Free commercial tools such as WordPress make it easy for instructors and students to create web sites for course projects. But planning a web project requires more than just finding the right technology platform. As an instructor, you need to consider what type of material is – and is not – appropriate for their students to post on open web sites. You need to be mindful of your students’ rights concerning the privacy of their personal information and academic work.
Privacy of student information is a complex topic. Technical, pedagogical, cultural and legal factors will all impact how your students share their work in public forums. Educause published a very helpful guide on one type of public web assignment – student blogging. See http://net.educause.edu/ir/library/pdf/ELI8006.pdf and another useful whitepaper called, "Privacy Considerations in Cloud-Based Teaching and Learning Environments."
U.C. Berkeley has a concise and helpful page with suggestions to instructors planning online projects. Please see http://teaching.berkeley.edu/some-tips-online-student-projects
When planning an assignment that will have students posting materials to public web sites, please consider the following:
Be clear about activities and goals. Students are usually enthusiastic about the opportunity to publish their course work on open web sites. They welcome the opportunity to have their work contribute to the community or advance scholarship in their field. Make it clear to your students from the outset what aspects of their work will be posted publicly, and why. Discuss issues of appropriate content and ask your students to let you know if they have concerns about posting their work publicly. If at all possible, review the plan for these activities at the start of the term so students will know what to expect and can decide if they want to continue with the course.
Offer alternatives. Your students have the legal right to control how their academic work is shared. If students express concerns about the privacy of their work, be prepared to offer alternative ways for them to complete the course requirements.
Avoid discussing sensitive personal information. Avoid activities which might lead students to disclose sensitive personal information about themselves or others. Caution them not to post information which could lead to identity theft (home address, date of birth, etc.) or compromise the privacy of their family, friends or classmates. This is especially important when medical or psychological history may be involved. If you have an activity that might lead students to disclose personal information, plan to conduct those activities using Canvas or other systems provided by your school which will restrict access to students enrolled in the course.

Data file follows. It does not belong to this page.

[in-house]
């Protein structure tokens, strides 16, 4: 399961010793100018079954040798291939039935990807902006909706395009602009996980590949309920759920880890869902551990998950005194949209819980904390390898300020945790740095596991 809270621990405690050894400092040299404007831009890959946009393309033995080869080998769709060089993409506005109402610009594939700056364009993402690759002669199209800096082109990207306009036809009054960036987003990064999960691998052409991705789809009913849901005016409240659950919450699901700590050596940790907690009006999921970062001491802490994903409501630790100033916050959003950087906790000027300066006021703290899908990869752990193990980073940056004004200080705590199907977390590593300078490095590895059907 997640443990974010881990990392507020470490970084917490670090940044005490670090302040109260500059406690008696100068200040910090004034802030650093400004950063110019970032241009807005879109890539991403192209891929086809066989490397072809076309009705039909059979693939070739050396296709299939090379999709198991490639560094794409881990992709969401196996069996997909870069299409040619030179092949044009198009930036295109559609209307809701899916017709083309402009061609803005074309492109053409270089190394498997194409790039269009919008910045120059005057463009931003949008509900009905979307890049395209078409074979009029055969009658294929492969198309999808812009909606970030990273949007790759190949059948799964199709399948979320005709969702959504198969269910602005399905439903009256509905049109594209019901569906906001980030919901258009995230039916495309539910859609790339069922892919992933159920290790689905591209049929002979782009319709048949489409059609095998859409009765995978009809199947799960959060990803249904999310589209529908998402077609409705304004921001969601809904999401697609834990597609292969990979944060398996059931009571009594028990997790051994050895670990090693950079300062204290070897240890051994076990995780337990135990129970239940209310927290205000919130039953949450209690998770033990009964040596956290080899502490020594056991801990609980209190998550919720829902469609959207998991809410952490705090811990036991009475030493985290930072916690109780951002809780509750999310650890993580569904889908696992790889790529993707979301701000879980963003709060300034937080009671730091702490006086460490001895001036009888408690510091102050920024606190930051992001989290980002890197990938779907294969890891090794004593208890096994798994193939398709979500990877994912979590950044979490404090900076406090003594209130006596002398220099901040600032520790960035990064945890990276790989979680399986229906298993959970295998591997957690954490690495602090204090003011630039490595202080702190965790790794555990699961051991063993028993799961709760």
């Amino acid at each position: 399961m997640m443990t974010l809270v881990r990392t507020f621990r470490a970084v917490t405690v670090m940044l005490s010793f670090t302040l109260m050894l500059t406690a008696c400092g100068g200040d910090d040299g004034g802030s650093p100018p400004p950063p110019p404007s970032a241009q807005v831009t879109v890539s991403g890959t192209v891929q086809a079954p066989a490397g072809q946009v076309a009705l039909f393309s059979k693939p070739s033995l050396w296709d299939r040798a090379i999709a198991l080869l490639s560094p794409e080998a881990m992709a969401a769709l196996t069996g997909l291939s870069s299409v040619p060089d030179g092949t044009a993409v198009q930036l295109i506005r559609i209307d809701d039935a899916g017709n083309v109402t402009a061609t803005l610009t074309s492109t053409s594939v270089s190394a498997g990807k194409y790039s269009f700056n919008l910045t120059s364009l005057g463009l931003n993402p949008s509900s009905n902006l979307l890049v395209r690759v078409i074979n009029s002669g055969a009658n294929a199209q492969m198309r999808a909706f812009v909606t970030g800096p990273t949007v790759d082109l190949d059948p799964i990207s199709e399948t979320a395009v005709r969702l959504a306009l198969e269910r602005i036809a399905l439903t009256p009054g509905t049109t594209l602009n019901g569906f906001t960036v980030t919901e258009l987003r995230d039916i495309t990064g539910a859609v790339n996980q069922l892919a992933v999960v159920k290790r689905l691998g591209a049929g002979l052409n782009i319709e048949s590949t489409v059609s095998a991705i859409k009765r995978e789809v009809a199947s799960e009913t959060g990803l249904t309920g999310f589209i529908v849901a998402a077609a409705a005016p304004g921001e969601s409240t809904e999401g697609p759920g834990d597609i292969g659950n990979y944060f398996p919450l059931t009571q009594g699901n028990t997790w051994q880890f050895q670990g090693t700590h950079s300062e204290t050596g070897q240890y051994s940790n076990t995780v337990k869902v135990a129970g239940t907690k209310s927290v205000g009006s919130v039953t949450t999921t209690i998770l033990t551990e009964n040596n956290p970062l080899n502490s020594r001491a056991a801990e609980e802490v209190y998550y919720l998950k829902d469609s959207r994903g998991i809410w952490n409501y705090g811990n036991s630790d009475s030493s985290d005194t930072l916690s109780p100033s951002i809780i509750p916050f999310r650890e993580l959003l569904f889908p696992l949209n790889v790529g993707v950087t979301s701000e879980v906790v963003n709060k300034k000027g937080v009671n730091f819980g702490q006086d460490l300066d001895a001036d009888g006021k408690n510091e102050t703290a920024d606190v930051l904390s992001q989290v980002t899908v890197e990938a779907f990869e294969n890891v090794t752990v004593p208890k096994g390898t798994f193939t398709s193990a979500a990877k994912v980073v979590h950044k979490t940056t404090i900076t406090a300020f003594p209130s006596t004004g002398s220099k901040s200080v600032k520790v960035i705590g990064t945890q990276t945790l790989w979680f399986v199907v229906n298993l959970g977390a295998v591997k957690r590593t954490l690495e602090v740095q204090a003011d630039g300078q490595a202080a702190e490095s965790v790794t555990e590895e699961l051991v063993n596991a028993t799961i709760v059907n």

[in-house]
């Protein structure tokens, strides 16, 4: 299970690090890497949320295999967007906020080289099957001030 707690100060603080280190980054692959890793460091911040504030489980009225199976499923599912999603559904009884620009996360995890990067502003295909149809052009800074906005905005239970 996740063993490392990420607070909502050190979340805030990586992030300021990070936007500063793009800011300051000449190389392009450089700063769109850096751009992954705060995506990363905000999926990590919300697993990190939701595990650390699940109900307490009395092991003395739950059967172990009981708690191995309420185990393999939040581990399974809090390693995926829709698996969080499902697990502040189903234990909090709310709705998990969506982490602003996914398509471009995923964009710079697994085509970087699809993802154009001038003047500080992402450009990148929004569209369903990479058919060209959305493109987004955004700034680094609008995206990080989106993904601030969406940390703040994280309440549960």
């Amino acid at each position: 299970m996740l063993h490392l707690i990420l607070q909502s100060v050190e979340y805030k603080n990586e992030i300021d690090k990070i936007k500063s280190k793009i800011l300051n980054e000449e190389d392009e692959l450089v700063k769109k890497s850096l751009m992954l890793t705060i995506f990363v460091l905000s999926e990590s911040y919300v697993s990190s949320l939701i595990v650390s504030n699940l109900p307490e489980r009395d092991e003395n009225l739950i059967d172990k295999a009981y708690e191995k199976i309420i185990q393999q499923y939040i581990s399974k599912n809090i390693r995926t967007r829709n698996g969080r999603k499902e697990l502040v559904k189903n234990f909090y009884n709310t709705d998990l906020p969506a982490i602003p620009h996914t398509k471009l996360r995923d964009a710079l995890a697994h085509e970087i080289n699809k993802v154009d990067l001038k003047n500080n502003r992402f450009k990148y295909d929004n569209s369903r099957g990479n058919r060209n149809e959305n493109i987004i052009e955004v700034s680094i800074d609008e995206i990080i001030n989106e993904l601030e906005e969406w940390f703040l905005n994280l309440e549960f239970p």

Protect the identity of individual contributors. It may be possible for students to include their work in a course site without publicly disclosing personal identifying information. For example, you may have students composing the contents of a web site in a wiki on Canvas or another protected system. The wiki will allow you to see and evaluate individual contributions, then export the final draft to a web-ready format which won’t reveal who contributed what. In other cases, you can have your students post to blogs or other forums using pseudonyms to protect their privacy.
Get permission from people who appear in photos or recordings. If your students will be posting pictures or audio/video recordings to publicly viewable sites, they need to get permission from the people who are seen or heard in those pictures or recordings. This is especially important when dealing with telling personal stories or commenting on controversial issues.
Respect copyright and provide citations. Appropriate use of copyrighted material in educational activities is a very complex subject in its own right. If you’re planning activities in which students might want to re-purpose copyrighted materials you need to become familiar with the principals of “fair use” and review those guidelines with your students. Of course, the usual rules about citation for academic work also apply to work posted on the web.
Encourage students to save their work. Commercial services such as Blogger, Wikipedia, Google Sites and others offer great functionality and convenience. But you and your students have little control over what will happen to these sites over time. Whenever possible, students should save personal copies of the materials they post to these sites. This can help protect against possible loss and assure that they will continue to have access to their own intellectual work products.
I encourage instructors of courses in Penn’s School of Arts & Sciences to contact me if they have questions about issues concerning privacy of student work, or if they are planning assignments in which students will post their work to publicly viewable web sites.
Director for Instructional Technology